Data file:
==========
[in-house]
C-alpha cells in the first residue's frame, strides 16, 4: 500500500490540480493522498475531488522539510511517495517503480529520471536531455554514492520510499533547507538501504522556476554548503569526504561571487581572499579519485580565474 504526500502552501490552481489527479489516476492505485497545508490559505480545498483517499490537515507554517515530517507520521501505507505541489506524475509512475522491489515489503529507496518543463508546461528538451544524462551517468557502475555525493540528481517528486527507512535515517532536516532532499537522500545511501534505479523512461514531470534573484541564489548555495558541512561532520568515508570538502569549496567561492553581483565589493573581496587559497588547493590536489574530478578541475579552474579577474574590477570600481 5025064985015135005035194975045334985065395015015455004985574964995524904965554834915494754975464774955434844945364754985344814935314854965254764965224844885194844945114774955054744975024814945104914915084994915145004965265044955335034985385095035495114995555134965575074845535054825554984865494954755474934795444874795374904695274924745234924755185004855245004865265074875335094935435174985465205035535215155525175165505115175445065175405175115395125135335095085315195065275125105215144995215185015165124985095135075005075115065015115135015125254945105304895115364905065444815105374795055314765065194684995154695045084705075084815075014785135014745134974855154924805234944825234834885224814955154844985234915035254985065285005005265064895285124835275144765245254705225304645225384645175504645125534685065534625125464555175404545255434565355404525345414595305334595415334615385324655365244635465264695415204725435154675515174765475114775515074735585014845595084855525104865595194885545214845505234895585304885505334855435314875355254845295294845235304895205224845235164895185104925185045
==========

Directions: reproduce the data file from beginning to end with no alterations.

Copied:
[in-house]
C-alpha cells in the first residue's frame, strides 16, 4: 500500500490540480493522498475531488522539510511517495517503480529520471536531455554514492520510499533547507538501504522556476554548503569526504561571487581572499579519485580565474 504526500502552501490552481489527479489516476492505485497545508490559505480545498483517499490537515507554517515530517507520521501505507505541489506524475509512475522491489515489503529507496518543463508546461528538451544524462551517468557502475555525493540528481517528486527507512535515517532536516532532499537522500545511501534505479523512461514531470534573484541564489548555495558541512561532520568515508570538502569549496567561492553581483565589493573581496587559497588547493590536489574530478578541475579552474579577474574590477570600481 5025064985015135005035194975045334985065395015015455004985574964995524904965554834915494754975464774955434844945364754985344814935314854965254764965224844885194844945114774955054744975024814945104914915084994915145004965265044955335034985385095035495114995555134965575074845535054825554984865494954755474934795444874795374904695274924745234924755185004855245004865265074875335094935435174985465205035535215155525175165505115175445065175405175115395125135335095085315195065275125105215144995215185015165124985095135075005075115065015115135015125254945105304895115364905065444815105374795055314765065194684995154695045084705075084815075014785135014745134974855154924805234944825234834885224814955154844985234915035254985065285005005265064895285124835275144765245254705225304645225384645175504645125534685065534625125464555175404545255434565355404525345414595305334595415334615385324655365244635465264695415204725435154675515174765475114775515074735585014845595084855525104865595194885545214845505234895585304885505334855435314875355254845295294845235304895205224845235164895185104925185045